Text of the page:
Quenched fractions in the IllustrisTNG simulations: comparison with observations and other theoretical models. (arXiv:2008.00004v1 [astro-ph.GA])

Quenched fractions in the IllustrisTNG simulations: comparison with observations and other theoretical models. (arXiv:2008.00004v1 [astro-ph.GA])
<a href="http://arxiv.org/find/astro-ph/1/au:+Donnari_M/0/1/0/all/0/1">Martina Donnari</a>, <a href="http://arxiv.org/find/astro-ph/1/au:+Pillepich_A/0/1/0/all/0/1">Annalisa Pillepich</a>, <a href="http://arxiv.org/find/astro-ph/1/au:+Nelson_D/0/1/0/all/0/1">Dylan Nelson</a>, <a href="http://arxiv.org/find/astro-ph/1/au:+Marinacci_F/0/1/0/all/0/1">Federico Marinacci</a>, <a href="http://arxiv.org/find/astro-ph/1/au:+Vogelsberger_M/0/1/0/all/0/1">Mark Vogelsberger</a>, <a href="http://arxiv.org/find/astro-ph/1/au:+Hernquist_L/0/1/0/all/0/1">Lars Hernquist</a>

We make an in-depth comparison of the IllustrisTNG simulations with
observational data on the quenched fractions of central and satellite galaxies,
for $M_*=10^{9-12}M_{odot}$ at $0leq zleq3$. We study how analysis
methodologies and observational effects impact this comparison. This includes
measurement choices — aperture, quenched definition, star formation rate (SFR)
indicator timescale — as well as observational uncertainties and sample
selection issues: projection effects, satellite/central misclassification, and
host mass distribution sampling. The definition used to separate quenched and
star-forming galaxies produces differences of up to 70 (30)$%$ for centrals
(satellites) $>sim 10^{10.5} M_{odot}$. Increasing the aperture within which
SFR is measured can suppress the quenched fractions by up to $sim50%$,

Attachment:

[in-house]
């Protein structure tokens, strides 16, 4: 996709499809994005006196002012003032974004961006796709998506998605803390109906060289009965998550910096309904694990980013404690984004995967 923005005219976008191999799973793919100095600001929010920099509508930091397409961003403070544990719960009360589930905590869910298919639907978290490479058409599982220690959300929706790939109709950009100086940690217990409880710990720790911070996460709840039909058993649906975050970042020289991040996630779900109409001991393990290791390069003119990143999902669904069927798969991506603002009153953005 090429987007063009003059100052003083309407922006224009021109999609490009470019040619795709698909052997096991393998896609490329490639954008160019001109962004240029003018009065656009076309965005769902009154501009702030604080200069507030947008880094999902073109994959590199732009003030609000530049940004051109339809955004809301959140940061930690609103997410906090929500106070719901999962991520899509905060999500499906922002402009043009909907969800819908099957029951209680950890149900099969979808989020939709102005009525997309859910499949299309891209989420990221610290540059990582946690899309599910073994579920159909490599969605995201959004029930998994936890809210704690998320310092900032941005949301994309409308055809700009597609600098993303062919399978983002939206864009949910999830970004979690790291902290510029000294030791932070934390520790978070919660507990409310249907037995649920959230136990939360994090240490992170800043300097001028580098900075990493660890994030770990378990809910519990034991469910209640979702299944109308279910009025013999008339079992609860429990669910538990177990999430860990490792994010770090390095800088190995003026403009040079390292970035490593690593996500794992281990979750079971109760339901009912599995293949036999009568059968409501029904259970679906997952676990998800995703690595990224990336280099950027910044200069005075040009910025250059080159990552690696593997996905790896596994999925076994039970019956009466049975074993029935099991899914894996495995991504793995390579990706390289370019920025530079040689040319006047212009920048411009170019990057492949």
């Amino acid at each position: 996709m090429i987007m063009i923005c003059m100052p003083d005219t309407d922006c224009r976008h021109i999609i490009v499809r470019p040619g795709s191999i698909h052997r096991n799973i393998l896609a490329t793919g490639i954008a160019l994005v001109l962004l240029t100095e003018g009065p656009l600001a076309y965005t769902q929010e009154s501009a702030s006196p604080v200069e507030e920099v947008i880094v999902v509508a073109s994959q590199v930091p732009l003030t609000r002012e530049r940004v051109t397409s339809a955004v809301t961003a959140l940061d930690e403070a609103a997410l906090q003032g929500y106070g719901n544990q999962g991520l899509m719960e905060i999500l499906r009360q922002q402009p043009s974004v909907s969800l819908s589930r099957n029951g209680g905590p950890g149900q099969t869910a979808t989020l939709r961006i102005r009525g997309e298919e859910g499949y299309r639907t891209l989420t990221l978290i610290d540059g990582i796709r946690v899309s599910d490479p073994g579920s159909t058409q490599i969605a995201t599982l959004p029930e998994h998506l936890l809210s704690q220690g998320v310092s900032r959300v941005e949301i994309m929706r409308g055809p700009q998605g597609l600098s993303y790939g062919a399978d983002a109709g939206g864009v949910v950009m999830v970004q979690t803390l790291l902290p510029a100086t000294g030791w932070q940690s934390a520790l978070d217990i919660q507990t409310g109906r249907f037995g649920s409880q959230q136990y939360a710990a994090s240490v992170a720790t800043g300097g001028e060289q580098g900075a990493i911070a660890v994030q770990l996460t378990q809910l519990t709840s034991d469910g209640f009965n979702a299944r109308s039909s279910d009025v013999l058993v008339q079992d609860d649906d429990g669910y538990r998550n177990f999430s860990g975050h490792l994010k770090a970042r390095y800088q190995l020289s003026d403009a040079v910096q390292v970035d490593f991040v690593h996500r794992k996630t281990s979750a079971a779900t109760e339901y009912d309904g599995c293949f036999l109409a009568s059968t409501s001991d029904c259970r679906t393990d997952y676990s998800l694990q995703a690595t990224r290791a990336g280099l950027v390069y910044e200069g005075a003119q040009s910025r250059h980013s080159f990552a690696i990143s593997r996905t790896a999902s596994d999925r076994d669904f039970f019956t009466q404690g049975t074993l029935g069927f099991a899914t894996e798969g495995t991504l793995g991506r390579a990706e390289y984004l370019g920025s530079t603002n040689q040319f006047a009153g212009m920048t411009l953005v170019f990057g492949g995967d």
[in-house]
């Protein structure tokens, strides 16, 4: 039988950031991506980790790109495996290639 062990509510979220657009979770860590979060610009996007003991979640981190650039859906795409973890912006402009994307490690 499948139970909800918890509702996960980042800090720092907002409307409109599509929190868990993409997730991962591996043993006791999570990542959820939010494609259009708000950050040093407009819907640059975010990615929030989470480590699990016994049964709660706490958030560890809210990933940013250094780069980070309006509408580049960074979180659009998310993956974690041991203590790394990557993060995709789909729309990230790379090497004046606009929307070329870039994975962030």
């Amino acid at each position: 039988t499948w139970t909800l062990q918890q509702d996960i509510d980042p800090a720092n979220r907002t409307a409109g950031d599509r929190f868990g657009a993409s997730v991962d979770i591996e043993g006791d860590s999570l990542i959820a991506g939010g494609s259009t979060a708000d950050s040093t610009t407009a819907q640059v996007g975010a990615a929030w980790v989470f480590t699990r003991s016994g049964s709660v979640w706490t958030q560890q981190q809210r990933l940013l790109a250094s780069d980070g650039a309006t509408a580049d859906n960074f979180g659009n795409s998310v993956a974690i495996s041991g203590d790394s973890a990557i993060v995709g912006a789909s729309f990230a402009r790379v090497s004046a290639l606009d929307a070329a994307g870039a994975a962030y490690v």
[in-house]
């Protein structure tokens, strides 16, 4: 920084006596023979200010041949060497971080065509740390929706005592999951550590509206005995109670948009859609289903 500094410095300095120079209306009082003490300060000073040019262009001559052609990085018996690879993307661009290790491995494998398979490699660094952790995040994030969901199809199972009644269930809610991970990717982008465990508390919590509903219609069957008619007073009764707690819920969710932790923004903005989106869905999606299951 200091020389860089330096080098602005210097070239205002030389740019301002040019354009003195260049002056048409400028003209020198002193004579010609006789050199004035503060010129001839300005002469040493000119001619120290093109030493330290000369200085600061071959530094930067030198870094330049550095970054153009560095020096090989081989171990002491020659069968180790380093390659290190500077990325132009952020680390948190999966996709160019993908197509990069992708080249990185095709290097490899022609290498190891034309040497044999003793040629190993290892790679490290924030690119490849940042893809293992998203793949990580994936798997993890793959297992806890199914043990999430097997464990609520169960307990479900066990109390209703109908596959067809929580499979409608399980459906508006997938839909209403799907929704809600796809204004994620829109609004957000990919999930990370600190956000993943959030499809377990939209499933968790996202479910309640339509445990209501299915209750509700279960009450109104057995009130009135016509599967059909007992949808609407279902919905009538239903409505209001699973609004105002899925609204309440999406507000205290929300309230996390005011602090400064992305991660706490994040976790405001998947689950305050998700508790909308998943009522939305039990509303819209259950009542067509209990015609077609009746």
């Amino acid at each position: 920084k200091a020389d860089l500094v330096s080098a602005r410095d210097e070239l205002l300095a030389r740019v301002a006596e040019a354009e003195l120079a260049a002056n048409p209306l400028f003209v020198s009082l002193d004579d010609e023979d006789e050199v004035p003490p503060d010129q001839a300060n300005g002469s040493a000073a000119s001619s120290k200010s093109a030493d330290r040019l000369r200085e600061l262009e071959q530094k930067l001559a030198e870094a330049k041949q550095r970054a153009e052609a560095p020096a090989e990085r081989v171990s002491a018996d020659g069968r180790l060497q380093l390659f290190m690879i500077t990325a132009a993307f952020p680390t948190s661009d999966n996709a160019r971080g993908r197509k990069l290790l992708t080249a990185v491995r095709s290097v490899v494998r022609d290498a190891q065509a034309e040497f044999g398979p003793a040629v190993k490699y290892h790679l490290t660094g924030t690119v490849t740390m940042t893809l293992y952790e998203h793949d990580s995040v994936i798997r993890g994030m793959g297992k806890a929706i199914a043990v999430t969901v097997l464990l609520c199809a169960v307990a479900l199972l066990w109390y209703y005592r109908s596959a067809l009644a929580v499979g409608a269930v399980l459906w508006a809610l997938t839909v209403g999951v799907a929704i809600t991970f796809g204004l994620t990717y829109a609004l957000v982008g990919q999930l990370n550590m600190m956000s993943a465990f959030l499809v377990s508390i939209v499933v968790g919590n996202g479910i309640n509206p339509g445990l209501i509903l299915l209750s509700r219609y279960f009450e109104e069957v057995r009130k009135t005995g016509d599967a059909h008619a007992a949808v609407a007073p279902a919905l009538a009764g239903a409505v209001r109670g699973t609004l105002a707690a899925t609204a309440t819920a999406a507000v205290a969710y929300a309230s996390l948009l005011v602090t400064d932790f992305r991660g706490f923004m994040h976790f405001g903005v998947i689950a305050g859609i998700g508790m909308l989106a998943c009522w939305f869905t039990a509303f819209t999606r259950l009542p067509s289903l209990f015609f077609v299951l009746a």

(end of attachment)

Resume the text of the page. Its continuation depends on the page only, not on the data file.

particularly at $zgtrsim2$. Proper consideration of the stellar and host mass
distributions is crucial: naive comparisons to volume-limited samples from
simulations lead to misinterpretation of the quenched fractions as a function
of $z$ by up to 20$%$. Including observational uncertainties to theoretical
values of $M_*$ and SFR changes the quenched fraction values and their trend
and/or slope with mass. Taking projected rather than 3D distances for
satellites decreases the quenched fractions by up to 10$%$ due to field
contamination. Comparing with data, TNG produces quenched fractions broadly
consistent with observations. TNG predicts quenched fractions up to
$sim80-90%$ for centrals at $zleq2-3$, in line with recent observations, and
notably higher than other theoretical models. The quantitative agreement of TNG
and SDSS for satellite quenched fractions in groups and clusters depends
strongly on the galaxy and host mass range. Our mock comparison between TNG and
SDSS highlights the importance of properly accounting for observational effects
and biases.

We make an in-depth comparison of the IllustrisTNG simulations with
observational data on the quenched fractions of central and satellite galaxies,
for $M_*=10^{9-12}M_{odot}$ at $0leq zleq3$. We study how analysis
methodologies and observational effects impact this comparison. This includes
measurement choices — aperture, quenched definition, star formation rate (SFR)
indicator timescale — as well as observational uncertainties and sample
selection issues: projection effects, satellite/central misclassification, and
host mass distribution sampling. The definition used to separate quenched and
star-forming galaxies produces differences of up to 70 (30)$%$ for centrals
(satellites) $>sim 10^{10.5} M_{odot}$. Increasing the aperture within which
SFR is measured can suppress the quenched fractions by up to $sim50%$,
particularly at $zgtrsim2$. Proper consideration of the stellar and host mass
distributions is crucial: naive comparisons to volume-limited samples from
simulations lead to misinterpretation of the quenched fractions as a function
of $z$ by up to 20$%$. Including observational uncertainties to theoretical
values of $M_*$ and SFR changes the quenched fraction values and their trend
and/or slope with mass. Taking projected rather than 3D distances for
satellites decreases the quenched fractions by up to 10$%$ due to field
contamination. Comparing with data, TNG produces quenched fractions broadly
consistent with observations. TNG predicts quenched fractions up to
$sim80-90%$ for centrals at $zleq2-3$, in line with recent observations, and
notably higher than other theoretical models. The quantitative agreement of TNG
and SDSS for satellite quenched fractions in groups and clusters depends
strongly on the galaxy and host mass range. Our mock comparison between TNG and
SDSS highlights the importance of properly accounting for observational effects
and biases.

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